Removing Obstacles in Neuroscience Drug Discovery: The Future Path for Animal Models

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  • Removing Obstacles in Neuroscience Drug Discovery:The Future Path for Animal Models

    Athina Markou*,1, Christian Chiamulera2, Mark A Geyer1, Mark Tricklebank3 and Thomas Steckler4

    1Department of Psychiatry, School of Medicine, University of California San Diego, La Jolla, CA, USA; 2Section of

    Pharmacology, Department of Medicine and Public Health, University of Verona, Verona, Italy; 3Lilly Centre for Cognitive

    Neuroscience, Lilly Research Laboratories, Eli Lilly and Co., Ltd., Erl Wood Manor, Windlesham, UK; 4Department of

    Psychiatry, Research and Early Development Europe, Johnson and Johnson Pharmaceutical Research and Development,

    Beerse, Belgium

    Despite great advances in basic neuroscience knowledge, the improved understanding of brain functioning has not yet led to

    the introduction of truly novel pharmacological approaches to the treatment of central nervous system (CNS) disorders. This

    situation has been partly attributed to the difficulty of predicting efficacy in patients based on results from preclinical studies.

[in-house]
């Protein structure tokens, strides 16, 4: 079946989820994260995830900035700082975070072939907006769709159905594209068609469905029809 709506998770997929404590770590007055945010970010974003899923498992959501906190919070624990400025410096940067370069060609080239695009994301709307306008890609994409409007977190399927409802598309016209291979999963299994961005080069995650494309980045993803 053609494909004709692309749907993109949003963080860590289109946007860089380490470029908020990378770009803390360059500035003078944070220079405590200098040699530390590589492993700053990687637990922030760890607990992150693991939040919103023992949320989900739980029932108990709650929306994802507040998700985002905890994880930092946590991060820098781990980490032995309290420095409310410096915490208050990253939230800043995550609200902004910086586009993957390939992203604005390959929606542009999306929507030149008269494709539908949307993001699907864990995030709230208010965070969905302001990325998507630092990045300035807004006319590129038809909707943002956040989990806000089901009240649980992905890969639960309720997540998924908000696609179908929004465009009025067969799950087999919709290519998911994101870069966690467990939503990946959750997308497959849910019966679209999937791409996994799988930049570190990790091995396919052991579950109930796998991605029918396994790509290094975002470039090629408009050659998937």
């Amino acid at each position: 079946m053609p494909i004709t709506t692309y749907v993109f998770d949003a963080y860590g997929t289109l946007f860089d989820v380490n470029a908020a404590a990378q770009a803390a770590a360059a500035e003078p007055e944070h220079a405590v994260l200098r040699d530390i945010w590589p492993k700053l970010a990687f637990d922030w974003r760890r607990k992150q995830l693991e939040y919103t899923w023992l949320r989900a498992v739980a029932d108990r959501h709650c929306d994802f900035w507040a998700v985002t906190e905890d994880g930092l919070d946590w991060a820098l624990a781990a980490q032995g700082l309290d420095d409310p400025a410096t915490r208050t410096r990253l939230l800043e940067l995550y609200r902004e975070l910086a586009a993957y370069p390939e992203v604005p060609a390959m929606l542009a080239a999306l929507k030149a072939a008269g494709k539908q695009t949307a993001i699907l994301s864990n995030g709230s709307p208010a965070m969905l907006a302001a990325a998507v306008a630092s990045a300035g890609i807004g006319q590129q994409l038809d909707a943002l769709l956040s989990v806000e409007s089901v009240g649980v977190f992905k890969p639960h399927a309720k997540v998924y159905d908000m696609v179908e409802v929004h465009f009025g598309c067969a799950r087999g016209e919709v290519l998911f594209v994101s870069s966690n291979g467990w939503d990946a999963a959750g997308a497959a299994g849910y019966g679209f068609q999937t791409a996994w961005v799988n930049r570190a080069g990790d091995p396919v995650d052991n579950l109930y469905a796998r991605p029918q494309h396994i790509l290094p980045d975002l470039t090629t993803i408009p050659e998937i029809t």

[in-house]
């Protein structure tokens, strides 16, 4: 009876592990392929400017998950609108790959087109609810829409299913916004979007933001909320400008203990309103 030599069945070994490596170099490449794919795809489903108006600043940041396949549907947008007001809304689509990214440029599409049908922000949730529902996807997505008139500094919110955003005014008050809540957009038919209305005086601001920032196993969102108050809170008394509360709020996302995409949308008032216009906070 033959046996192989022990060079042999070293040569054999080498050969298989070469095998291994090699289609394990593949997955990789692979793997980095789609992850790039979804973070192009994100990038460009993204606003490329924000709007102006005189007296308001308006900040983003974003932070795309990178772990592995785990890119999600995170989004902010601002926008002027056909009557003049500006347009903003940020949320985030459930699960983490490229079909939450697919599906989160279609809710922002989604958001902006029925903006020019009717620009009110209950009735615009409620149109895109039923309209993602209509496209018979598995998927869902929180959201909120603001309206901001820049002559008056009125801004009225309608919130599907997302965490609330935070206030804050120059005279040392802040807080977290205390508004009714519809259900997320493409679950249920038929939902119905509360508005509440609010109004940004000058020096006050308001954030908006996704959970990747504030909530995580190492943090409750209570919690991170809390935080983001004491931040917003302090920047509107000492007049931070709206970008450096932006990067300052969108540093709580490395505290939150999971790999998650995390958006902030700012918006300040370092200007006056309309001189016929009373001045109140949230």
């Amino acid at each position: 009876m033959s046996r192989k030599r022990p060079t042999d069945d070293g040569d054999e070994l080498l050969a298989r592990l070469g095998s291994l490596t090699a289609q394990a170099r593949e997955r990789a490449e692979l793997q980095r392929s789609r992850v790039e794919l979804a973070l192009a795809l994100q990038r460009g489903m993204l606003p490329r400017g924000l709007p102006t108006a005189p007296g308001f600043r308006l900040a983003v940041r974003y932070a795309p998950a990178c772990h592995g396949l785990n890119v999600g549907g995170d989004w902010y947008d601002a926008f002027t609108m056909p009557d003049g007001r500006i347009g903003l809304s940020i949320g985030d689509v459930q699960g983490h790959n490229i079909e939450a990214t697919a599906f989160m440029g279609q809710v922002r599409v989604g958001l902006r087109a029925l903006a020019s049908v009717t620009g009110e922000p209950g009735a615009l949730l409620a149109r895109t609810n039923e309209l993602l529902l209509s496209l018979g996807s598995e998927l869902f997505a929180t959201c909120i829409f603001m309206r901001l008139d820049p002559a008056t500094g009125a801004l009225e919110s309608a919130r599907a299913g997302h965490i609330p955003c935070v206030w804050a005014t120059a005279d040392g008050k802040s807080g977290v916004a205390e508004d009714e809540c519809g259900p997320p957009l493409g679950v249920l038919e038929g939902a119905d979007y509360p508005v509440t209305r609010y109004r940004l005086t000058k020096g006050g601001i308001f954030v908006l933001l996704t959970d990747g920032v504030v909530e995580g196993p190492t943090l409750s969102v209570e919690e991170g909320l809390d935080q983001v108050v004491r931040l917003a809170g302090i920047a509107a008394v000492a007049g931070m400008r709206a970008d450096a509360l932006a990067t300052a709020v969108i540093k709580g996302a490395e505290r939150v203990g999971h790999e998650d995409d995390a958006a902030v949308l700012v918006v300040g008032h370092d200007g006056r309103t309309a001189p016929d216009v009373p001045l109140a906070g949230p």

To address these issues, this review critically discusses the traditional role of animal models in drug discovery, the difficulties

    encountered, and the reasons why this approach has led to suboptimal utilization of the information animal models provide.

    The discussion focuses on how animal models can contribute most effectively to translational medicine and drug discovery

    and the changes needed to increase the probability of achieving clinical benefit. Emphasis is placed on the need to improve

    the flow of information from the clinical/human domain to the preclinical domain and the benefits of using truly translational

    measures in both preclinical and clinical testing. Few would dispute the need to move away from the concept of modeling